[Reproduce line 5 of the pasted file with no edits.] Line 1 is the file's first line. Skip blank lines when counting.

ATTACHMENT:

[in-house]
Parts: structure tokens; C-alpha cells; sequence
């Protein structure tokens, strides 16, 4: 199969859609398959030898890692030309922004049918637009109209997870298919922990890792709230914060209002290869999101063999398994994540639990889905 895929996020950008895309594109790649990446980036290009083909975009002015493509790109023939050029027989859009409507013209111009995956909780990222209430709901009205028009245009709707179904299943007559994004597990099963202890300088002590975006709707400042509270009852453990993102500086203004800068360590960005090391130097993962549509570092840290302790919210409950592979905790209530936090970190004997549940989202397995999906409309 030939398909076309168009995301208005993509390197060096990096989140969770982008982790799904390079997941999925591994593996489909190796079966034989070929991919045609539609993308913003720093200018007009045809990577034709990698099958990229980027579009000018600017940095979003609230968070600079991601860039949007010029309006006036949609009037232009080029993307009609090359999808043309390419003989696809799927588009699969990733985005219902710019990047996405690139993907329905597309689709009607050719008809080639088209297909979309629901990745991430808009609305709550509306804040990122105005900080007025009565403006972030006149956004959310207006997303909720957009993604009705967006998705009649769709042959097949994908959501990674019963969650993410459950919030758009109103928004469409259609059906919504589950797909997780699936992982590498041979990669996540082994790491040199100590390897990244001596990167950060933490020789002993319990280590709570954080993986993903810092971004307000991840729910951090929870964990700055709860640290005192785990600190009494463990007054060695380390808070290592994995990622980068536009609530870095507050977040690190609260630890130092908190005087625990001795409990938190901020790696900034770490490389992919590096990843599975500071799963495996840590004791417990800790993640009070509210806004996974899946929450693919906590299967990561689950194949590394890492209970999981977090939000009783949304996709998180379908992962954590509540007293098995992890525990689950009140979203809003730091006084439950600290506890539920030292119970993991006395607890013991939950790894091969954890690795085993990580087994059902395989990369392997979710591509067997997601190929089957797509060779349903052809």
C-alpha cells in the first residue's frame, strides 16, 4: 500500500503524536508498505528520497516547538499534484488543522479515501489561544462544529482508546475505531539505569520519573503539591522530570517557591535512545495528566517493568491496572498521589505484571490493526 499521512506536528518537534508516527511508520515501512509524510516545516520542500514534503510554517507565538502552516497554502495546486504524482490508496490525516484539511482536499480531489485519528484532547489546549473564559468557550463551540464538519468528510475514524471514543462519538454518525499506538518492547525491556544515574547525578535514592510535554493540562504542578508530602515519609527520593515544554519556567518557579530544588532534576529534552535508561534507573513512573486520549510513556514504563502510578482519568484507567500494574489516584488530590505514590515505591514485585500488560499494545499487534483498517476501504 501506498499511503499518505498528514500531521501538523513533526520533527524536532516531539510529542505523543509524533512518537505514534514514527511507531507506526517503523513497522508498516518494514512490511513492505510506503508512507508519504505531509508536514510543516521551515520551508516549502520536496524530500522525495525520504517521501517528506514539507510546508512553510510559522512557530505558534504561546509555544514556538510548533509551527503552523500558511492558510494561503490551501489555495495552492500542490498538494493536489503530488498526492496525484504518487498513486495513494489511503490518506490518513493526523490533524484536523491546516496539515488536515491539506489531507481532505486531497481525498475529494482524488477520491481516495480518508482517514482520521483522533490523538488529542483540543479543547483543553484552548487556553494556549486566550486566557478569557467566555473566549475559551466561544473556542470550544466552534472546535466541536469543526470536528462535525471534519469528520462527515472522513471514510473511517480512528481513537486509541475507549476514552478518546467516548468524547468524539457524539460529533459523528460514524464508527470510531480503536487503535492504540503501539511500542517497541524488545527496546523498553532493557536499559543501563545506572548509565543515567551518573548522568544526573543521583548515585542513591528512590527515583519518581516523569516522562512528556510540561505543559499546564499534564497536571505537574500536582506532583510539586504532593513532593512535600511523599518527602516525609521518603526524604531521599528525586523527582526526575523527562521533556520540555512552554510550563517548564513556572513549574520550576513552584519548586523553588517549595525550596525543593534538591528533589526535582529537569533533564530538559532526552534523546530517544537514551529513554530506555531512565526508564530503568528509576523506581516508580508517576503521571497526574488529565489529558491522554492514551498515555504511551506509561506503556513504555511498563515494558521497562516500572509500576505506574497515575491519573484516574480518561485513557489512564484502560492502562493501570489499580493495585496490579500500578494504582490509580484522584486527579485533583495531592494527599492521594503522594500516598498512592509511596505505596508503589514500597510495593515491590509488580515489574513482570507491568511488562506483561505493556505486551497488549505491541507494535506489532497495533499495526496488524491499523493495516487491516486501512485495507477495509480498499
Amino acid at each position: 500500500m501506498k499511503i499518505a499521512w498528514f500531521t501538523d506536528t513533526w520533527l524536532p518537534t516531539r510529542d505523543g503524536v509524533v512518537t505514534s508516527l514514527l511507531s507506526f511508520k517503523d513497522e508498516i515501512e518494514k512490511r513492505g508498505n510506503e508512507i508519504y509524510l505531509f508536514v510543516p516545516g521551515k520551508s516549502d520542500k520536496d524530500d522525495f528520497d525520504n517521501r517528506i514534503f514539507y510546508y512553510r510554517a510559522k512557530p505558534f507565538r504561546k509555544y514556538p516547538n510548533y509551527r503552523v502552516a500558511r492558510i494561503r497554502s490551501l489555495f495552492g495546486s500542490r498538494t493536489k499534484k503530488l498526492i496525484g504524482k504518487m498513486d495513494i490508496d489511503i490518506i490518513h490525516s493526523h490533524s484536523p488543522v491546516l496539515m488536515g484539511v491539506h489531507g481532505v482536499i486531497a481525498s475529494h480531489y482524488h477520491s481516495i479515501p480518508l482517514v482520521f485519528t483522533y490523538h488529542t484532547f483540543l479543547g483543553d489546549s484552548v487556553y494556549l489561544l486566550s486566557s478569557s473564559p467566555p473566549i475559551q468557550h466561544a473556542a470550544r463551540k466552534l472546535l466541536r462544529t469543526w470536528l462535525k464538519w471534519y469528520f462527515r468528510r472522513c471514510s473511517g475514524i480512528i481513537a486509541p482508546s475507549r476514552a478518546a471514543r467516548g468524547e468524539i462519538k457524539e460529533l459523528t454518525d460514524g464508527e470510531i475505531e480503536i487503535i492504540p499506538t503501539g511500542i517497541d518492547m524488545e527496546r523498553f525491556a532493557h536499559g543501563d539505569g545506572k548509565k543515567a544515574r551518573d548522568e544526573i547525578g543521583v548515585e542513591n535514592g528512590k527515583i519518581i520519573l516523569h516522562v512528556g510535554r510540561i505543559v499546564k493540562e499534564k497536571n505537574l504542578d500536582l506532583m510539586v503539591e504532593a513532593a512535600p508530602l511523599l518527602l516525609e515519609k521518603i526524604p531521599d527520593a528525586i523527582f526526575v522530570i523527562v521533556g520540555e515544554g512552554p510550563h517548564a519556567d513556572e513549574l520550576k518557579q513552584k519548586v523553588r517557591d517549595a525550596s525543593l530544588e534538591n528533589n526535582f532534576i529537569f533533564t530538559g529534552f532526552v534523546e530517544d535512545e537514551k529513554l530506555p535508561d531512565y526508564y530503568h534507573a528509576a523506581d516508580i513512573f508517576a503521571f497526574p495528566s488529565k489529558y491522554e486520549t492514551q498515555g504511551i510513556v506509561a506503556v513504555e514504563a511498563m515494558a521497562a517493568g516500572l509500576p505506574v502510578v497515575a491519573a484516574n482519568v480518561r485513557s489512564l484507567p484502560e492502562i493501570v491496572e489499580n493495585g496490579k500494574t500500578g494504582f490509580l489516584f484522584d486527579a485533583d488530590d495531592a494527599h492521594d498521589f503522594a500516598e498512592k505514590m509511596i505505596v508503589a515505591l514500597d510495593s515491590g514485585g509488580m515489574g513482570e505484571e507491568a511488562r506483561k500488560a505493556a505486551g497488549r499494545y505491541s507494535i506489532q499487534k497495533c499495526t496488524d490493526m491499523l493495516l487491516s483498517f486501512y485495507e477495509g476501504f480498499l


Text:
Amino acid at each position: 500500500m501506498k499511503i499518505a499521512w498528514f500531521t501538523d506536528t513533526w520533527l524536532p518537534t516531539r510529542d505523543g503524536v509524533v512518537t505514534s508516527l514514527l511507531s507506526f511508520k517503523d513497522e508498516i515501512e518494514k512490511r513492505g508498505n510506503e508512507i508519504y509524510l505531509f508536514v510543516p516545516g521551515k520551508s516549502d520542500k520536496d524530500d522525495f528520497d525520504n517521501r517528506i514534503f514539507y510546508y512553510r510554517a510559522k512557530p505558534f507565538r504561546k509555544y514556538p516547538n510548533y509551527r503552523v502552516a500558511r492558510i494561503r497554502s490551501l489555495f495552492g495546486s500542490r498538494t493536489k499534484k503530488l498526492i496525484g504524482k504518487m498513486d495513494i490508496d489511503i490518506i490518513h490525516s493526523h490533524s484536523p488543522v491546516l496539515m488536515g484539511v491539506h489531507g481532505v482536499i486531497a481525498s475529494h480531489y482524488h477520491s481516495i479515501p480518508l482517514v482520521f485519528t483522533y490523538h488529542t484532547f483540543l479543547g483543553d489546549s484552548v487556553y494556549l489561544l486566550s486566557s478569557s473564559p467566555p473566549i475559551q468557550h466561544a473556542a470550544r463551540k466552534l472546535l466541536r462544529t469543526w470536528l462535525k464538519w471534519y469528520f462527515r468528510r472522513c471514510s473511517g475514524i480512528i481513537a486509541p482508546s475507549r476514552a478518546a471514543r467516548g468524547e468524539i462519538k457524539e460529533l459523528t454518525d460514524g464508527e470510531i475505531e480503536i487503535i492504540p499506538t503501539g511500542i517497541d518492547m524488545e527496546r523498553f525491556a532493557h536499559g543501563d539505569g545506572k548509565k543515567a544515574r551518573d548522568e544526573i547525578g543521583v548515585e542513591n535514592g528512590k527515583i519518581i520519573l516523569h516522562v512528556g510535554r510540561i505543559v499546564k493540562e499534564k497536571n505537574l504542578d500536582l506532583m510539586v503539591e504532593a513532593a512535600p508530602l511523599l518527602l516525609e515519609k521518603i526524604p531521599d527520593a528525586i523527582f526526575v522530570i523527562v521533556g520540555e515544554g512552554p510550563h517548564a519556567d513556572e513549574l520550576k518557579q513552584k519548586v523553588r517557591d517549595a525550596s525543593l530544588e534538591n528533589n526535582f532534576i529537569f533533564t530538559g529534552f532526552v534523546e530517544d535512545e537514551k529513554l530506555p535508561d531512565y526508564y530503568h534507573a528509576a523506581d516508580i513512573f508517576a503521571f497526574p495528566s488529565k489529558y491522554e486520549t492514551q498515555g504511551i510513556v506509561a506503556v513504555e514504563a511498563m515494558a521497562a517493568g516500572l509500576p505506574v502510578v497515575a491519573a484516574n482519568v480518561r485513557s489512564l484507567p484502560e492502562i493501570v491496572e489499580n493495585g496490579k500494574t500500578g494504582f490509580l489516584f484522584d486527579a485533583d488530590d495531592a494527599h492521594d498521589f503522594a500516598e498512592k505514590m509511596i505505596v508503589a515505591l514500597d510495593s515491590g514485585g509488580m515489574g513482570e505484571e507491568a511488562r506483561k500488560a505493556a505486551g497488549r499494545y505491541s507494535i506489532q499487534k497495533c499495526t496488524d490493526m491499523l493495516l487491516s483498517f486501512y485495507e477495509g476501504f480498499l